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Can vegetation corridors support a small mammal community similar to that found within forest fragments? A case study in southeastern Brazil
- Fialho, Mariana Y. G., Cerboncini, Ricardo A. S., Passamani, Marcelo
- Studies on neotropical fauna and environment 2017 v.52 no.1 pp. 64-67
- case studies, farms, habitat fragmentation, indigenous species, issues and policy, small mammals, vegetation, Brazil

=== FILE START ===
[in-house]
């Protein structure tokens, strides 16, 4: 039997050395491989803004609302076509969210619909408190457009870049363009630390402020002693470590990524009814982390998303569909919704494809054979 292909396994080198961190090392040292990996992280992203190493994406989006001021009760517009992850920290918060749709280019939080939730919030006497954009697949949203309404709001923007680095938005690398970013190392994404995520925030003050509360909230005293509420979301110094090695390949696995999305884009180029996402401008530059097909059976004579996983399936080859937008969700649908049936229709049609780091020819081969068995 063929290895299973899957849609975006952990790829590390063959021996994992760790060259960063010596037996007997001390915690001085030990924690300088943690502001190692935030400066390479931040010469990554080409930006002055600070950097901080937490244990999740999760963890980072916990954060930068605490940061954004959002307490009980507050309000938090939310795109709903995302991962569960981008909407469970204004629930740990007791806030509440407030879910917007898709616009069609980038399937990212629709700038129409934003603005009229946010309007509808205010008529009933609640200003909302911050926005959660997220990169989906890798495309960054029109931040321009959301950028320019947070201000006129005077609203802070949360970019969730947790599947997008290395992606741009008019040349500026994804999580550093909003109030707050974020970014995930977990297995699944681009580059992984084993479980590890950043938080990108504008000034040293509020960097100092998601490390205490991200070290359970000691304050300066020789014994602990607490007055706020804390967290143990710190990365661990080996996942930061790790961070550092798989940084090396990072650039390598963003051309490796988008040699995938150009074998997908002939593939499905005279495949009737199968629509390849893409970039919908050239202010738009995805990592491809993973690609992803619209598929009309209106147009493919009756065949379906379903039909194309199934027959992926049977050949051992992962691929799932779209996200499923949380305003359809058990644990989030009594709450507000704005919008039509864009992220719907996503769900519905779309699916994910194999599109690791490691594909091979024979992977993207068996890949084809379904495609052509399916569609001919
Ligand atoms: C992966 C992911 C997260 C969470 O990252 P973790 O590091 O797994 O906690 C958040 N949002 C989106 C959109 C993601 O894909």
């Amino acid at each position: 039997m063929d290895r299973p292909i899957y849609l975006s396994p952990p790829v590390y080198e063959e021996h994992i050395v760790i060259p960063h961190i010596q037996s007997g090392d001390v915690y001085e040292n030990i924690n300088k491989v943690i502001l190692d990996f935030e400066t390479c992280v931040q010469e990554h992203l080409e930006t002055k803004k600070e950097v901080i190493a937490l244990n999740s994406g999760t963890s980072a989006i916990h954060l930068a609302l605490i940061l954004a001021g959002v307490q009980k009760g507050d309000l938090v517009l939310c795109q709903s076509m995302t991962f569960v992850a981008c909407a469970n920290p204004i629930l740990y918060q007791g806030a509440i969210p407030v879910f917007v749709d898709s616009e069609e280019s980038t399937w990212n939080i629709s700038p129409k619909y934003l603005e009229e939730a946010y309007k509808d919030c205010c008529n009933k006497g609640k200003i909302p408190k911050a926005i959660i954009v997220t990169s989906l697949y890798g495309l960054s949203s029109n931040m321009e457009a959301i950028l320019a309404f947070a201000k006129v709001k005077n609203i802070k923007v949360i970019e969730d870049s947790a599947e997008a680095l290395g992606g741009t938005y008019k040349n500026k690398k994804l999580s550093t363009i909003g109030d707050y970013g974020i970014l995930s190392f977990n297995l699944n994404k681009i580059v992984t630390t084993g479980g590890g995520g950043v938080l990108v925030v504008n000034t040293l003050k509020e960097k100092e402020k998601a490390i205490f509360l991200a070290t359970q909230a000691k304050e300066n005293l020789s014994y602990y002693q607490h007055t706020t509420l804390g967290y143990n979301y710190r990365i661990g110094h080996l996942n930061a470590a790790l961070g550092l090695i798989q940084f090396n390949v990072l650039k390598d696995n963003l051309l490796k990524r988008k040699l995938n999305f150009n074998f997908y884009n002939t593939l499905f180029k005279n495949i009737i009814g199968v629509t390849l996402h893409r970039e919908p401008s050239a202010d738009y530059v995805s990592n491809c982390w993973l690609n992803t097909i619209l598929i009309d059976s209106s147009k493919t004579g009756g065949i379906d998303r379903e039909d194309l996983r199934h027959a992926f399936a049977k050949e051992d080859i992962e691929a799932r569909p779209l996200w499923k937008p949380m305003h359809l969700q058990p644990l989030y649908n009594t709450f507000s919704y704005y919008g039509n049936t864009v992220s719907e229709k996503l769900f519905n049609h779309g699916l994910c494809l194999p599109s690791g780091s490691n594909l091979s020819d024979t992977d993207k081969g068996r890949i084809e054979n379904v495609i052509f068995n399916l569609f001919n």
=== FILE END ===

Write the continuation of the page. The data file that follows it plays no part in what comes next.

- Vegetation corridors are generally proposed as a strategy to reduce forest fragment isolation in fragmented landscapes. In southern Minas Gerais, Brazil, vegetation corridors emerged naturally after native trees colonized excavations used as boundaries by farm owners in the eighteenth century. We tested the use of these structures by small mammals and compared diversity among corridors and forest fragments. Community richness and abundance were similar in corridors and forest fragments, and we identified movements of small mammals between corridors and forest fragments. We suggest that governmental policies should encourage farm owners to conserve vegetation corridors, especially in this fragmented landscape.